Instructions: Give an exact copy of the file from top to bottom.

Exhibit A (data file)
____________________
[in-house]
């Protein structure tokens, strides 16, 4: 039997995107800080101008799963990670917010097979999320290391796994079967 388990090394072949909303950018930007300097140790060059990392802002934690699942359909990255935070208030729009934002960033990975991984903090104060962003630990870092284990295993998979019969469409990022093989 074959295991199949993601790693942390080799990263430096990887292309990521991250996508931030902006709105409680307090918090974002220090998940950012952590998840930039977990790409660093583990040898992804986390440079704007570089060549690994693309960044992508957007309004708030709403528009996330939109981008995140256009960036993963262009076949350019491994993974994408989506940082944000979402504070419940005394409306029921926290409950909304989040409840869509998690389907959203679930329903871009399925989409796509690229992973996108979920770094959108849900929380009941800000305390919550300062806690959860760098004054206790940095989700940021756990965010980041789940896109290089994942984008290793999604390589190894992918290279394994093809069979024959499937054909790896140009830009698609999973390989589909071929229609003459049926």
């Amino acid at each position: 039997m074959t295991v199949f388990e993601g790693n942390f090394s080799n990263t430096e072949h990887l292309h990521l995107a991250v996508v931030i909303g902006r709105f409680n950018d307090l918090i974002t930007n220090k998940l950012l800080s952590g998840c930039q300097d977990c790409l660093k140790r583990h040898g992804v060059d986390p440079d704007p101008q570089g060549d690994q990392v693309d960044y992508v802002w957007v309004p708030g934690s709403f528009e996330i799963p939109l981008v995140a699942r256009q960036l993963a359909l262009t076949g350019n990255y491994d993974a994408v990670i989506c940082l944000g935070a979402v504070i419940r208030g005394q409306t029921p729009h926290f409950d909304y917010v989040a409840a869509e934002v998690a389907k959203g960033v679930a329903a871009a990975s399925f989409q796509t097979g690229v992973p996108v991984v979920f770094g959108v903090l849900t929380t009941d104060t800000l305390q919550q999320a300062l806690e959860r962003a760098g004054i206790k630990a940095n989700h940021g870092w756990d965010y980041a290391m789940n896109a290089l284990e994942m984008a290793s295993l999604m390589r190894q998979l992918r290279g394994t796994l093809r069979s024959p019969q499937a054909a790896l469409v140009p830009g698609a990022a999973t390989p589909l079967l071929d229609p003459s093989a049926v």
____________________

[in-house]
């Protein structure tokens, strides 16, 4: 039997995107800080101008799963990670917010097979999320290391796994079967 388990090394072949909303950018930007300097140790060059990392802002934690699942359909990255935070208030729009934002960033990975991984903090104060962003630990870092284990295993998979019969469409990022093989 074959295991199949993601790693942390080799990263430096990887292309990521991250996508931030902006709105409680307090918090974002220090998940950012952590998840930039977990790409660093583990040898992804986390440079704007570089060549690994693309960044992508957007309004708030709403528009996330939109981008995140256009960036993963262009076949350019491994993974994408989506940082944000979402504070419940005394409306029921926290409950909304989040409840869509998690389907959203679930329903871009399925989409796509690229992973996108979920770094959108849900929380009941800000305390919550300062806690959860760098004054206790940095989700940021756990965010980041789940896109290089994942984008290793999604390589190894992918290279394994093809069979024959499937054909790896140009830009698609999973390989589909071929229609003459049926």
């Amino acid at each position: 039997m074959t295991v199949f388990e993601g790693n942390f090394s080799n990263t430096e072949h990887l292309h990521l995107a991250v996508v931030i909303g902006r709105f409680n950018d307090l918090i974002t930007n220090k998940l950012l800080s952590g998840c930039q300097d977990c790409l660093k140790r583990h040898g992804v060059d986390p440079d704007p101008q570089g060549d690994q990392v693309d960044y992508v802002w957007v309004p708030g934690s709403f528009e996330i799963p939109l981008v995140a699942r256009q960036l993963a359909l262009t076949g350019n990255y491994d993974a994408v990670i989506c940082l944000g935070a979402v504070i419940r208030g005394q409306t029921p729009h926290f409950d909304y917010v989040a409840a869509e934002v998690a389907k959203g960033v679930a329903a871009a990975s399925f989409q796509t097979g690229v992973p996108v991984v979920f770094g959108v903090l849900t929380t009941d104060t800000l305390q919550q999320a300062l806690e959860r962003a760098g004054i206790k630990a940095n989700h940021g870092w756990d965010y980041a290391m789940n896109a290089l284990e994942m984008a290793s295993l999604m390589r190894q998979l992918r290279g394994t796994l093809r069979s024959p019969q499937a054909a790896l469409v140009p830009g698609a990022a999973t390989p589909l079967l071929d229609p003459s093989a049926v």